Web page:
What a damn crock!

    5412

  • https://twitter.com/WrigleyNbrs Wrigley Neighbors

    The Landmark Commission was a success but we have more work to do. Find out how you can help at http://www.wrigleyfield.com

  • Timmy

    Once the Ricketts win this lawsuit they’ll sue the lake for being wet so they can build a walmart in it.

  • Illinois nazi hater

    I hope this all works out, for the sake of the cubs future and such, but man I don’t understand how any cubs fan could picture Wrigley with a jumbotron without cringing just a bit.

    • Rebuilding

      I picture Bud Selig in a wheelchair handing Tom Ricketts a World Series trophy – all captured on the Jumbotron

    • Rebuilding

      Pat Hughes was telling a story today about why there were so many doubles in the 30’s. when there was a standing room only crowd they used to bring those people down on the field and put them where the warning track is now (there were no warning tracks until 1949). The people would stand in front of the wall (there was no ivy until ’37) with a rope in front of them. If the ball was hit or bounced into the crowd it was an automatic double. Guess we should bring that back too

    • Timmy

      it’s an inexplicable change in cubs fan mentality. they hate the ballpark, they hate lakeview, they see the players as trade chips, they want the owners to save money more than spend it on free agents…and the jumbotron. it’s like blasphemy.

      • DarthHater

        They hate tedious, annoying, self-absorbed, incomprehensibly redundant whiners. It’s like an outbreak of sanity.

      • Jimmy James

        Or……we see that the ballpark is holding them back (financially without these changes/updates). Players are trade chips when you are out of it and you need to build your minor leagues. We also realize free agency is a poor way to spend resources, players are too old when they finally hit it and get too many years (there are exceptions, but there are less each offseason). The jumbotron is a way to make money, money that can be used at a later date when the team doesn’t need 5-6 pieces in free agency but one or two to put a good team over the top. We can call it tradition but the team is basically tying one arm behind its back if they don’t embrace and maximize ad opportunities when they present them self…..we already see the tv deals other teams are receiving and that bubble could pop before the cubs get a chance at a new deal.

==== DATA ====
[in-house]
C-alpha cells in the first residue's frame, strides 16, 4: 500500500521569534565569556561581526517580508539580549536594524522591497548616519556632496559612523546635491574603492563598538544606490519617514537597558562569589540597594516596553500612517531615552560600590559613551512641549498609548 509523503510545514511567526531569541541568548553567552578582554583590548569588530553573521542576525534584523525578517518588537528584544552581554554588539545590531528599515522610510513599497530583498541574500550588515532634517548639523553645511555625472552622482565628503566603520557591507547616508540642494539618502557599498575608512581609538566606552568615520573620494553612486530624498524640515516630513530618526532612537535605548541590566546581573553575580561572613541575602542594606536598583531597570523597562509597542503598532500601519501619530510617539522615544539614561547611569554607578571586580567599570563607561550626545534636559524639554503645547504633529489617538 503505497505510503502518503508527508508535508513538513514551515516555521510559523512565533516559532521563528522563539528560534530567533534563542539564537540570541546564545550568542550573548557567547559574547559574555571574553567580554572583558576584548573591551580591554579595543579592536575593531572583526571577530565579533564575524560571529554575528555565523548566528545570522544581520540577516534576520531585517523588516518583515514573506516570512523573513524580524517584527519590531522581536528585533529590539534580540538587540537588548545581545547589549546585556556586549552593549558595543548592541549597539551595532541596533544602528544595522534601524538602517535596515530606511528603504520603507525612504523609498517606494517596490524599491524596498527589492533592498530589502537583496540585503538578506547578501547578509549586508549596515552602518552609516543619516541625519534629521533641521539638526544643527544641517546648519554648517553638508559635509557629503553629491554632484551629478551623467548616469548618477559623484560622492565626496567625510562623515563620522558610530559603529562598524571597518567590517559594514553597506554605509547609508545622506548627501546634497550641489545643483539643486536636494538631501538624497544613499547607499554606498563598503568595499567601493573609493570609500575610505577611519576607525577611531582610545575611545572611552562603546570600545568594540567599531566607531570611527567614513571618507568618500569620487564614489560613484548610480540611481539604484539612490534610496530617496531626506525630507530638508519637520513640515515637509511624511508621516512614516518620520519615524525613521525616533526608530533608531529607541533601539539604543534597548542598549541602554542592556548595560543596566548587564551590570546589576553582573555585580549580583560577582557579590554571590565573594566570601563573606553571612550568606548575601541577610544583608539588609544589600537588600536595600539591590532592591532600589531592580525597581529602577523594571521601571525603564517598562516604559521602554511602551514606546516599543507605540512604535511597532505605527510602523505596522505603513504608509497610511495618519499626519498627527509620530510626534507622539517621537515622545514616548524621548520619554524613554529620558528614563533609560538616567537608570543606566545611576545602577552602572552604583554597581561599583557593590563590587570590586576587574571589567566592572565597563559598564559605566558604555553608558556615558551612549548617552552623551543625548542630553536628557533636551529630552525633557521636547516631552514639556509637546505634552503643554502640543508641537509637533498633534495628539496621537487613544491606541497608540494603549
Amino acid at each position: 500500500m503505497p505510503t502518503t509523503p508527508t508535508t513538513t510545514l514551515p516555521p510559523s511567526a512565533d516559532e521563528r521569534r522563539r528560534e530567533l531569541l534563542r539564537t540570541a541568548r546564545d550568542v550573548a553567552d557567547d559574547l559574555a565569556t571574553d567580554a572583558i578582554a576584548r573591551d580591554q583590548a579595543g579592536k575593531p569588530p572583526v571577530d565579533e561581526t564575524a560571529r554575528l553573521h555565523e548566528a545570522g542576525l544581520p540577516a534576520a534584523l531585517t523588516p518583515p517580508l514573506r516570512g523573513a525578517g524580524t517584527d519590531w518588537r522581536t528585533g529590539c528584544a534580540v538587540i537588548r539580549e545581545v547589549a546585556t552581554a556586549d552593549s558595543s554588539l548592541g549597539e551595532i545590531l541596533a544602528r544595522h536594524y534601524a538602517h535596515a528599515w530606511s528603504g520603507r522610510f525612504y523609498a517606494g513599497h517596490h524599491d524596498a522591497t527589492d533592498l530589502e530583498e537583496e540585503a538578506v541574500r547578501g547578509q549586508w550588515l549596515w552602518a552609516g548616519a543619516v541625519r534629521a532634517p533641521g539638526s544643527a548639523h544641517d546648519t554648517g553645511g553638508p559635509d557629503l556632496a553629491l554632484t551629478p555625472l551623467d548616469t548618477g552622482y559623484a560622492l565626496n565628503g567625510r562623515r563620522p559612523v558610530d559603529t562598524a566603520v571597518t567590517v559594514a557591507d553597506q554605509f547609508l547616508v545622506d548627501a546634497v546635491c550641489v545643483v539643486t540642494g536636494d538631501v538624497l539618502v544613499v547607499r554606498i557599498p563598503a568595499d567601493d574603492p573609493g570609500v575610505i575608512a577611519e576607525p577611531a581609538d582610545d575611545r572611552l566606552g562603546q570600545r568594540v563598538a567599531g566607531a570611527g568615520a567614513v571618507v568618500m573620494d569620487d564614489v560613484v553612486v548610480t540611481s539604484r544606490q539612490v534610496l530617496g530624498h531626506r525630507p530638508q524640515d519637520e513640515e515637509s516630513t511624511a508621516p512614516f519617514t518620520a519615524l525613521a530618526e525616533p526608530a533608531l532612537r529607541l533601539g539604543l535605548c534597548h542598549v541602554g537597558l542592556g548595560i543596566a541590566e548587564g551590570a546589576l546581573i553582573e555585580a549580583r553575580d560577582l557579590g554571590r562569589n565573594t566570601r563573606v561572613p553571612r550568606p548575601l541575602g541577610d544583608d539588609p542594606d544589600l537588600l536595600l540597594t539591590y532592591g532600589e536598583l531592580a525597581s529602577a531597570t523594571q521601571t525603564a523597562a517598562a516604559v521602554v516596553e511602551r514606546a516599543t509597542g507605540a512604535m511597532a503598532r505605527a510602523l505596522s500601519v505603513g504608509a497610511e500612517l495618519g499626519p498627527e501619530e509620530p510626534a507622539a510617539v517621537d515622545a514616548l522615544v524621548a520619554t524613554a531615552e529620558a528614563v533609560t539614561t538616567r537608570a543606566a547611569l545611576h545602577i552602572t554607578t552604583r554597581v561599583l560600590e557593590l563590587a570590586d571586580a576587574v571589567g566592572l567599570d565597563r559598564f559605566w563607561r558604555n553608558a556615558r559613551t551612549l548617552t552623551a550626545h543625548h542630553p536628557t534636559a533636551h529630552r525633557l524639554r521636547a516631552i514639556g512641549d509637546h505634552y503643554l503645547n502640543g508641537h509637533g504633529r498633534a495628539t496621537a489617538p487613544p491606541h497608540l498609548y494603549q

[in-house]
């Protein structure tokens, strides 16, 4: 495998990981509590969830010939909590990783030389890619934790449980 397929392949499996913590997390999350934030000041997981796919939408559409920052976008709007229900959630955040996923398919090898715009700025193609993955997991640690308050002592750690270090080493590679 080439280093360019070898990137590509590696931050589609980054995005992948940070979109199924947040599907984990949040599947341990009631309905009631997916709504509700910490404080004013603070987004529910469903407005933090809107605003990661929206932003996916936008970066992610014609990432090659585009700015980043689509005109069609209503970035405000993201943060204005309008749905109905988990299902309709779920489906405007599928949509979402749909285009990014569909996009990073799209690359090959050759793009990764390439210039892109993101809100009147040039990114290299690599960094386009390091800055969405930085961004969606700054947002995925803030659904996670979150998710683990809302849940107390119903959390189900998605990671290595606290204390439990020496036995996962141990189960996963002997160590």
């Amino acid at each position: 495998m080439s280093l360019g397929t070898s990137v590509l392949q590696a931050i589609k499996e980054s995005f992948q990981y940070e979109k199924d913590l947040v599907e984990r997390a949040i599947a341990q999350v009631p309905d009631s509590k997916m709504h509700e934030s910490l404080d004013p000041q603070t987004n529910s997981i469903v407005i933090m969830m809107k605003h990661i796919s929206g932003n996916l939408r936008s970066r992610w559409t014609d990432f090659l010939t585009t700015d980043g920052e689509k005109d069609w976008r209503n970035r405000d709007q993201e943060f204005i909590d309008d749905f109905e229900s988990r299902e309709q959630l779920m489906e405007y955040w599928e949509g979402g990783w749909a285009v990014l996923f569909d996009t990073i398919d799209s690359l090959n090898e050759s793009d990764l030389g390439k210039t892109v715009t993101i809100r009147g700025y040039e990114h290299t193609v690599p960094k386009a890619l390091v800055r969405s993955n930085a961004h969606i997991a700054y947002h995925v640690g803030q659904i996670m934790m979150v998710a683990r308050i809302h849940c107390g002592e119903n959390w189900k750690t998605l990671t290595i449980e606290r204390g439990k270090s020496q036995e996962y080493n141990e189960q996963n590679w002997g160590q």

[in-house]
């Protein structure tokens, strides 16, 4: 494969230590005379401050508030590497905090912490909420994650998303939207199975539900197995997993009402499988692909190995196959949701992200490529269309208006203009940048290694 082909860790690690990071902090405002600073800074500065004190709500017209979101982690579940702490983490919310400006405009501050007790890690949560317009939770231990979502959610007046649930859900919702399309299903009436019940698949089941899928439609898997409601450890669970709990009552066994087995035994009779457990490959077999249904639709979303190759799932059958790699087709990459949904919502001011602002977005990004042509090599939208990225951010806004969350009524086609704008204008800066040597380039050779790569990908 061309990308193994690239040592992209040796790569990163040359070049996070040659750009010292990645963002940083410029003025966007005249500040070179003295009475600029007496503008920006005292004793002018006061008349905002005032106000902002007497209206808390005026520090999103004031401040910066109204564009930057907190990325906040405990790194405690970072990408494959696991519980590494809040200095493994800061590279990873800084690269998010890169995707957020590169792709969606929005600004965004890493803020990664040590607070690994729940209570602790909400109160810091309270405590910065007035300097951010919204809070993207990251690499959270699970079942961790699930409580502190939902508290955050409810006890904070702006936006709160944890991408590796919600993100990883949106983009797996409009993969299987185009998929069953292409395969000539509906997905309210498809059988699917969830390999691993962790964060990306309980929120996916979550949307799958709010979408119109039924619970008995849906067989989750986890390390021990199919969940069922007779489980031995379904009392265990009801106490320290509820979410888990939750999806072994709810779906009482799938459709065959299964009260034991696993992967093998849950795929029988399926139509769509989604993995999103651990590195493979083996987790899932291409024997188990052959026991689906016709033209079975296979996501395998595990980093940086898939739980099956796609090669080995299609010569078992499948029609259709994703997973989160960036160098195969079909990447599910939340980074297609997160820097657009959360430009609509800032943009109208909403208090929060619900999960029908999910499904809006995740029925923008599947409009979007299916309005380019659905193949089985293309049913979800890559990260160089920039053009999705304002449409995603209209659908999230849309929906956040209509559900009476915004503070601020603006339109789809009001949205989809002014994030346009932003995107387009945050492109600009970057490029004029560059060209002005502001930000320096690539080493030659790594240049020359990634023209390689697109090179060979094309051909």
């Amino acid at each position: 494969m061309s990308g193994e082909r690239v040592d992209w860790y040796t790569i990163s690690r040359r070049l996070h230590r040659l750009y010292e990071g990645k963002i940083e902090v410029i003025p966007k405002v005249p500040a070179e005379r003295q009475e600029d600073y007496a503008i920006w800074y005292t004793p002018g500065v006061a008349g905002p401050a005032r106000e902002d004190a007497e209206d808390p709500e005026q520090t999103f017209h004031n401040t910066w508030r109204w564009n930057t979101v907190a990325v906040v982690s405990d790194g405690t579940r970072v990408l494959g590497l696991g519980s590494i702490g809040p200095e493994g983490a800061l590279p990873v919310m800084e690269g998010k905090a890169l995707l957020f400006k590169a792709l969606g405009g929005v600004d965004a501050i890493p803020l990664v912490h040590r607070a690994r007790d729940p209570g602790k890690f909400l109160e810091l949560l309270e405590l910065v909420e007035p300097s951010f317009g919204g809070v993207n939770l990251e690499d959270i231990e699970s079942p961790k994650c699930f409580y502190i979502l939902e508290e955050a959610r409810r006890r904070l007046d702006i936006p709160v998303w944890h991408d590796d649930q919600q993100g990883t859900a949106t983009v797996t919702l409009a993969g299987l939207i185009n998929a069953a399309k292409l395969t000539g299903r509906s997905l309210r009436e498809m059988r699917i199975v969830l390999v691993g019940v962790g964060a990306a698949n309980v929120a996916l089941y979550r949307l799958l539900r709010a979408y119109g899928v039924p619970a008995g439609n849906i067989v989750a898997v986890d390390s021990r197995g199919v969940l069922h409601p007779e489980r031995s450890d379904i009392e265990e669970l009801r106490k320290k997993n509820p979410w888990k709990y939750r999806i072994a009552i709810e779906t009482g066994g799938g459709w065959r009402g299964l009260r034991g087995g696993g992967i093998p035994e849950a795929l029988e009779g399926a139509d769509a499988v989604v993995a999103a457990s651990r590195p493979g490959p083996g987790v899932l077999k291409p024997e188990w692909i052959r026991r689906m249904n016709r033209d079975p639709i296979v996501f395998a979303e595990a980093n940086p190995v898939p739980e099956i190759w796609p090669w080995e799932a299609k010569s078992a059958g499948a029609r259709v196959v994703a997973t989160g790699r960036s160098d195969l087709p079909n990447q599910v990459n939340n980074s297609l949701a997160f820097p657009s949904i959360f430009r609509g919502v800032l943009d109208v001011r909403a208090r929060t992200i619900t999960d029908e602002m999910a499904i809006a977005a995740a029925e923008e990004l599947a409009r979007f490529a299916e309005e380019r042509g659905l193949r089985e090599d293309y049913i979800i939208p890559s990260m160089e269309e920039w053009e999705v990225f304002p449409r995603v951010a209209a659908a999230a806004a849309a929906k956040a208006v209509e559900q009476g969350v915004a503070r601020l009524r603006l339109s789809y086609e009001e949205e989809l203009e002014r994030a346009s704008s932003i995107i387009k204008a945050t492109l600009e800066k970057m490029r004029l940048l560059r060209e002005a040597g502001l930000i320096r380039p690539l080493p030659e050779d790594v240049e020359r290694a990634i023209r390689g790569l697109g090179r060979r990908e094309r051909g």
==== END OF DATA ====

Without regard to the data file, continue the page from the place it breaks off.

• Timmy

    or, they love businesses, wish they ran businesses, and don’t really care about traditions, players, ballpark history, etc. it’s just a potential fantasy or video game baseball thing you can play with and have control over until its gone.

    • DarthHater

      The team really should compensate you for that chunk of Wrigley concrete that fell on your head…

      • Timmy

        you lose your sense of meme-or when it gets late

        • DarthHater

          My home computer is not as efficient at meme-ing as my work computer — at least until I get fired. :-P

          • Timmy

            the jumbotron better be accompanied by jumbo hot dogs

            • Rebuilding

              The food at Wrigley needs an upgrade. The Cell has a much better selection and quality

    • http://vdcinc.biz 70’scub

      You talking about the Yankees that just tore down the house that Ruth built! Or you thinking about the new Parks in St Louis, Atlanta, Pitt, Brew Crew, Twins, Tigers, Reds, Mets, Phillies just to name a few. The list of new parks is almost the whole MLB! The Cub owner is rebuilding Wrigley Field into a new modern park. Not rebuilding or replacing Wrigley would be negligent for the Cub Fan, Wrigleyville and the City of Chicago! Your now mad because their baseball business strategy does not include over spending and clogging playing slots with old free agents.

  • CubsiFaninMS

    Uh-oh. Here comes Alderman Tunney-Boo-Boo.